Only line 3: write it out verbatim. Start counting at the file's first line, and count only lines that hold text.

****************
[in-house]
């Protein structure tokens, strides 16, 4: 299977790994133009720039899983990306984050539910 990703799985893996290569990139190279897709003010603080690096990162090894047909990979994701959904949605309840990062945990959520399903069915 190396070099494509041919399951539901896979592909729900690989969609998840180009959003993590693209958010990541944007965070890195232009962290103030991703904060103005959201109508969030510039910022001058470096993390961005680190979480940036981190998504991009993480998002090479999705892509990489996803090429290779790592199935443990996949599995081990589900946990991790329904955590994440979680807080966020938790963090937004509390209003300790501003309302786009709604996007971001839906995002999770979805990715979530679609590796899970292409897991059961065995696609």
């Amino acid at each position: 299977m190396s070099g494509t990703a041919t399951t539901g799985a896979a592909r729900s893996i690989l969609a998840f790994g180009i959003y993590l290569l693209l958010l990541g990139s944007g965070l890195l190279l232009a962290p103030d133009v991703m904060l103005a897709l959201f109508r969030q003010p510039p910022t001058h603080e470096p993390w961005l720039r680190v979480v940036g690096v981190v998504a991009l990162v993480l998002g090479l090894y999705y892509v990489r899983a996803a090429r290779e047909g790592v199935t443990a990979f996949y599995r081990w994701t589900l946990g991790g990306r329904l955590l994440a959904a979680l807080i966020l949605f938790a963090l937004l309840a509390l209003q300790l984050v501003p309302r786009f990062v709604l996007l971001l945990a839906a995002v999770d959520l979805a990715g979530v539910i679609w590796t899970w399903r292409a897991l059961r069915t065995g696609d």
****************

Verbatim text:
């Amino acid at each position: 299977m190396s070099g494509t990703a041919t399951t539901g799985a896979a592909r729900s893996i690989l969609a998840f790994g180009i959003y993590l290569l693209l958010l990541g990139s944007g965070l890195l190279l232009a962290p103030d133009v991703m904060l103005a897709l959201f109508r969030q003010p510039p910022t001058h603080e470096p993390w961005l720039r680190v979480v940036g690096v981190v998504a991009l990162v993480l998002g090479l090894y999705y892509v990489r899983a996803a090429r290779e047909g790592v199935t443990a990979f996949y599995r081990w994701t589900l946990g991790g990306r329904l955590l994440a959904a979680l807080i966020l949605f938790a963090l937004l309840a509390l209003q300790l984050v501003p309302r786009f990062v709604l996007l971001l945990a839906a995002v999770d959520l979805a990715g979530v539910i679609w590796t899970w399903r292409a897991l059961r069915t065995g696609d």